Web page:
Philly Hops Team Building in New York

Team Building Activities – Cooperative Games for Team Bonding

These days, the term ‘cooperative game’ (aka co-op game) has been trending in the design industry. whether the subject is digital games, analog games, team games or any form of interactive media, the root concepts are being explored and developed at a rapid pace. At first glance, the concepts seem simple to grasp:
  • Co-operative Interaction is a very different (perhaps opposite) way to connect with others, other than competition
  • Co-op may be a healthier way to interact.
  • Co-op skills can relate and transfer to every other aspect of everyday life, business and social.
These concepts are proving valid with every successfully designed cooperative gaming experience.
  • Many people enjoy and even prefer co-op games to competitive ones.
  • Co-op games often encourage and expose positive qualities in players.
  • Good co-op games are used to teach team skills, such as leadership, active listening and consensus-formation,
I’d like to explore the notion of cooperative games in an effort to dissect the many ways the concepts can be applied. The ways co-op experiences are designed and operate can vary greatly, and may contain vastly different elements. In truth, ‘co-op game’ is such a broad category unto itself. My intention is to identify more specific categories. With this effort, I hope to inspire creativity in new designs and broaden the perspectives of those who may think they know everything there is to know about the ‘genre’

SOME TYPES OF CO-OPS

1. MANDATORY CO-OP
This is an experience where cooperative behavior and strategy are 100% required to participate in the game from the very start. Notions of competition would be completely off-topic and would not even integrate into the experience, not even as an option. There is an implicit understanding that players will be working together to achieve goals, if they want to engage at all.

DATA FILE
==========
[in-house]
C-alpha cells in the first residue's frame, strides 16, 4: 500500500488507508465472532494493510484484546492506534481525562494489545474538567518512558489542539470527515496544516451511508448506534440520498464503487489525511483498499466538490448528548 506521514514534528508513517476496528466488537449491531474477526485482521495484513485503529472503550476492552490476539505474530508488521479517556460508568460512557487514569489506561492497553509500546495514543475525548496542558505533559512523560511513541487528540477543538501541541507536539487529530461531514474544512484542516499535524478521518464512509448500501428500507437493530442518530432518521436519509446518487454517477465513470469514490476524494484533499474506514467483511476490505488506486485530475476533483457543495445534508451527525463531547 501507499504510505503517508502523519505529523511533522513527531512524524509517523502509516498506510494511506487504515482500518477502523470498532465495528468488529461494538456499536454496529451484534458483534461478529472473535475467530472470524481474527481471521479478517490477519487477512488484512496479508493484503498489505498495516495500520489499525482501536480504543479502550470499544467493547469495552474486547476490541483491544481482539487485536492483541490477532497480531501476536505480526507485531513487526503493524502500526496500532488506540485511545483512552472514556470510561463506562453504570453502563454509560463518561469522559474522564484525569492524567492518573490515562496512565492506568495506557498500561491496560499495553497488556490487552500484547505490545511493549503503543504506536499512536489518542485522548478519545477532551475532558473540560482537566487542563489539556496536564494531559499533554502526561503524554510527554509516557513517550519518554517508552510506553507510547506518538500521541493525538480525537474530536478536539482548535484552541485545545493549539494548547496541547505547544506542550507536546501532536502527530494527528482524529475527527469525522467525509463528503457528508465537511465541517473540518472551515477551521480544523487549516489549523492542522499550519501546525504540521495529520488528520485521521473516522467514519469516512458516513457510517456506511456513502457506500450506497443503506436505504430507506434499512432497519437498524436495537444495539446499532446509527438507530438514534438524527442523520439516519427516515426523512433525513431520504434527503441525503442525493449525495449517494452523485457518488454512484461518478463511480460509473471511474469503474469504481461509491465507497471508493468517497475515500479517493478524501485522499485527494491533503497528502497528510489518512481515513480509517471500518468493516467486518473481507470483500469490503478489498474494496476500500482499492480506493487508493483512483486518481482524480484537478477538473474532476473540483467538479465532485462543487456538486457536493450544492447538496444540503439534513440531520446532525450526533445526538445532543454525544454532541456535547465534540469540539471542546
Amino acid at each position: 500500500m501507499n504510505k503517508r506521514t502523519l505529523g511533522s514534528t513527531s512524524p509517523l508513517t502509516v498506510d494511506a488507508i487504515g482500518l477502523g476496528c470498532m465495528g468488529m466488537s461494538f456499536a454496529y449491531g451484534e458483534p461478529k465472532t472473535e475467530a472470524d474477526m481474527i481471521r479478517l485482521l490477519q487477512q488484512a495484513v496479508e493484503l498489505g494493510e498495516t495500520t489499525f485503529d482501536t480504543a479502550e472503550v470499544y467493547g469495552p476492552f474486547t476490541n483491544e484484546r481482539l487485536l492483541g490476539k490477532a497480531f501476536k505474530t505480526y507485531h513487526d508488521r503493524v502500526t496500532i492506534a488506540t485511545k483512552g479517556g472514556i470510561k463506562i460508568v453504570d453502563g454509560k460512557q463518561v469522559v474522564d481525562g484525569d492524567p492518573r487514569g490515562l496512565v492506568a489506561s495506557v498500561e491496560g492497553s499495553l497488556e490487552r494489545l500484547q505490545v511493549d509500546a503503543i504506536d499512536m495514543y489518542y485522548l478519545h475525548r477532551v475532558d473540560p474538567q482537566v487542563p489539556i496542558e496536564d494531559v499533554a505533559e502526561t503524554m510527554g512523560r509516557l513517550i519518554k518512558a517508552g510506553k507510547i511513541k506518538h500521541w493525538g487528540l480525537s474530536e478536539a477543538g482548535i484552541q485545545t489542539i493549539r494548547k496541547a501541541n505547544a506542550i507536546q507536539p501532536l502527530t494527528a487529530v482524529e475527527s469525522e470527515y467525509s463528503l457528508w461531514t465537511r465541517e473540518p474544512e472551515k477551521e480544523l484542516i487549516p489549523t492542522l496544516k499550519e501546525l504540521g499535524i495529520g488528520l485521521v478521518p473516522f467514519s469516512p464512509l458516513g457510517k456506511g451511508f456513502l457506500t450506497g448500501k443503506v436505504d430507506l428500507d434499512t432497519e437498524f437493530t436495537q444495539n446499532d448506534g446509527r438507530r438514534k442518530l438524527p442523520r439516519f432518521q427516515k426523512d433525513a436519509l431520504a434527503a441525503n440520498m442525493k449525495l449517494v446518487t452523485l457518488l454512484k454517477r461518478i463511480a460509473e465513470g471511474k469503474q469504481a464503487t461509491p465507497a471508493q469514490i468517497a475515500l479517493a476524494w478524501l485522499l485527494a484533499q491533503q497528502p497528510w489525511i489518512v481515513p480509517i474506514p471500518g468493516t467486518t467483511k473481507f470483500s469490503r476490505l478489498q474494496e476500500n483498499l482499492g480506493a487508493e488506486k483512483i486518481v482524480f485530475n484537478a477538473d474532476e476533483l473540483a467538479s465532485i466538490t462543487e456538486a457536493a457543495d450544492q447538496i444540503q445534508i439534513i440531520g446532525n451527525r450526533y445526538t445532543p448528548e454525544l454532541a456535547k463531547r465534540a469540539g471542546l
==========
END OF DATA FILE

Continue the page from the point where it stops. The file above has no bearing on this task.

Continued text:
2. OPTIONAL CO-OP
Games like this can be played in different ways, competitive or co-op, and the choice is left to the individual players or group. The design allows equally enjoyable and valid experiences either way and may be ‘organic’ in the process of simulating that entire experiences (and outcomes) can be based upon player and group choices.

3. ENCOURAGED CO-OP
A design that allows for both competitive and cooperative play but cleverly rewards co-op moreso than competitive actions and strategies. Sometimes, this encouragement will be very obvious from the start, or may appear later in the game. In other cases, the agenda will be cleverly hidden and only through receptive play will some realize the encouragement is there.

4. SPLIT CO-OP
A game where each player can choose the style with which to engage. While some players may choose to compete, others might connect and work together as a sub-team within the game. This type of design can also lead to another….

5. TEAM CO-OP
An experience where the players either organically, or through a stated process, form into separate teams. Once formed, the teams will compete with each other. In this 3way, players are cooperating on one scale, yet competing on a larger scale. 

6. META CO-OP
Unlike the Team Coop, the formed teams never compete. They then work with each other team for a common goal.

7. TRADING CO-OP
These activities are mostly competitive, but allow or encourage players (or teams) to barter resources as part of the game. This could be viewed as ‘Unwilling Co-op’ as the players probably would not cooperate by trading if they didn’t need to. Of course, these categories are broad on their own, and many games will share/overlap in the elements. There are more types of Co-Op games, many that have yet to be invented! Whether you are interested in this phenomenon as a player, an organizer or a designer, I hope these insights provide some inspiration, If you believe co-op experiences are an important part of the future of human interaction (as I do), please help support them and do your best to explore the topic further!